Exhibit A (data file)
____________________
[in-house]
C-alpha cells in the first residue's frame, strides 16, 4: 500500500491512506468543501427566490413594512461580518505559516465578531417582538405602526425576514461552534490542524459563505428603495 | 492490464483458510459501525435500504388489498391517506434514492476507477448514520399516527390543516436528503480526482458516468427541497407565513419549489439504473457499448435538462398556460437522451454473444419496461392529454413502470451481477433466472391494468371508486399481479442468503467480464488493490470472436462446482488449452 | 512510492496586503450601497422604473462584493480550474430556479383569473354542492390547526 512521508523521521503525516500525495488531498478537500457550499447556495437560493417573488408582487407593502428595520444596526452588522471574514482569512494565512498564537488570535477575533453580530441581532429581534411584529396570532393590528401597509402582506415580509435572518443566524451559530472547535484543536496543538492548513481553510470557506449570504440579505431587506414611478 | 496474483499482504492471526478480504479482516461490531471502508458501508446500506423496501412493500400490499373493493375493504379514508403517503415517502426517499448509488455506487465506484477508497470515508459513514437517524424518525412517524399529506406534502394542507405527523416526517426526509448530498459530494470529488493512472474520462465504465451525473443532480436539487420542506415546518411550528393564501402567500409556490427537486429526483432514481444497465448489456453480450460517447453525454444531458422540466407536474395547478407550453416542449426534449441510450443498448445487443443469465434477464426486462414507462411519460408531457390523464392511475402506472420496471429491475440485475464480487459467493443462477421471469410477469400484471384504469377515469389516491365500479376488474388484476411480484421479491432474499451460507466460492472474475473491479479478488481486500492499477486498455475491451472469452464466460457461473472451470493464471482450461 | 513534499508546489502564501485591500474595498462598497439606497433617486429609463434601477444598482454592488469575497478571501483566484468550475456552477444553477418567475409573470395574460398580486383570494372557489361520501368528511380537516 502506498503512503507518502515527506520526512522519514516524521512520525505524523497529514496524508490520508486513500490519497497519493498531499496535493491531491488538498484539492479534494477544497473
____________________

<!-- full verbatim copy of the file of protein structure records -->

[in-house]
C-alpha cells in the first residue's frame, strides 16, 4: 500500500491512506468543501427566490413594512461580518505559516465578531417582538405602526425576514461552534490542524459563505428603495 | 492490464483458510459501525435500504388489498391517506434514492476507477448514520399516527390543516436528503480526482458516468427541497407565513419549489439504473457499448435538462398556460437522451454473444419496461392529454413502470451481477433466472391494468371508486399481479442468503467480464488493490470472436462446482488449452 | 512510492496586503450601497422604473462584493480550474430556479383569473354542492390547526 512521508523521521503525516500525495488531498478537500457550499447556495437560493417573488408582487407593502428595520444596526452588522471574514482569512494565512498564537488570535477575533453580530441581532429581534411584529396570532393590528401597509402582506415580509435572518443566524451559530472547535484543536496543538492548513481553510470557506449570504440579505431587506414611478 | 496474483499482504492471526478480504479482516461490531471502508458501508446500506423496501412493500400490499373493493375493504379514508403517503415517502426517499448509488455506487465506484477508497470515508459513514437517524424518525412517524399529506406534502394542507405527523416526517426526509448530498459530494470529488493512472474520462465504465451525473443532480436539487420542506415546518411550528393564501402567500409556490427537486429526483432514481444497465448489456453480450460517447453525454444531458422540466407536474395547478407550453416542449426534449441510450443498448445487443443469465434477464426486462414507462411519460408531457390523464392511475402506472420496471429491475440485475464480487459467493443462477421471469410477469400484471384504469377515469389516491365500479376488474388484476411480484421479491432474499451460507466460492472474475473491479479478488481486500492499477486498455475491451472469452464466460457461473472451470493464471482450461 | 513534499508546489502564501485591500474595498462598497439606497433617486429609463434601477444598482454592488469575497478571501483566484468550475456552477444553477418567475409573470395574460398580486383570494372557489361520501368528511380537516 502506498503512503507518502515527506520526512522519514516524521512520525505524523497529514496524508490520508486513500490519497497519493498531499496535493491531491488538498484539492479534494477544497473